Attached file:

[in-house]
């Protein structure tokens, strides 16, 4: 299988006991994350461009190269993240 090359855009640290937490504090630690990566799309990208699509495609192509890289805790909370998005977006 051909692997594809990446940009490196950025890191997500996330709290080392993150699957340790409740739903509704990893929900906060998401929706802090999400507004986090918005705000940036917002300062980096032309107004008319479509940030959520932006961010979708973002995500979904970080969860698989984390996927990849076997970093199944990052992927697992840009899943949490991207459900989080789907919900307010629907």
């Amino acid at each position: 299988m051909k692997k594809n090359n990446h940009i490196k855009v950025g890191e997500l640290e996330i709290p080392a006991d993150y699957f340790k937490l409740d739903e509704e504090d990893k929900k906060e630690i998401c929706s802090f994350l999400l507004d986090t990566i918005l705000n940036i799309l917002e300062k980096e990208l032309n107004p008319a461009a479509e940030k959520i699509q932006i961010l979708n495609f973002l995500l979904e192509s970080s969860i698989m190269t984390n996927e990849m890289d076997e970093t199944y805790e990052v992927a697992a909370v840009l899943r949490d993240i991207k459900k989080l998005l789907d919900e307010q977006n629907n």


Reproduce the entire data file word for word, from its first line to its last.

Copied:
[in-house]
């Protein structure tokens, strides 16, 4: 299988006991994350461009190269993240 090359855009640290937490504090630690990566799309990208699509495609192509890289805790909370998005977006 051909692997594809990446940009490196950025890191997500996330709290080392993150699957340790409740739903509704990893929900906060998401929706802090999400507004986090918005705000940036917002300062980096032309107004008319479509940030959520932006961010979708973002995500979904970080969860698989984390996927990849076997970093199944990052992927697992840009899943949490991207459900989080789907919900307010629907």
């Amino acid at each position: 299988m051909k692997k594809n090359n990446h940009i490196k855009v950025g890191e997500l640290e996330i709290p080392a006991d993150y699957f340790k937490l409740d739903e509704e504090d990893k929900k906060e630690i998401c929706s802090f994350l999400l507004d986090t990566i918005l705000n940036i799309l917002e300062k980096e990208l032309n107004p008319a461009a479509e940030k959520i699509q932006i961010l979708n495609f973002l995500l979904e192509s970080s969860i698989m190269t984390n996927e990849m890289d076997e970093t199944y805790e990052v992927a697992a909370v840009l899943r949490d993240i991207k459900k989080l998005l789907d919900e307010q977006n629907n």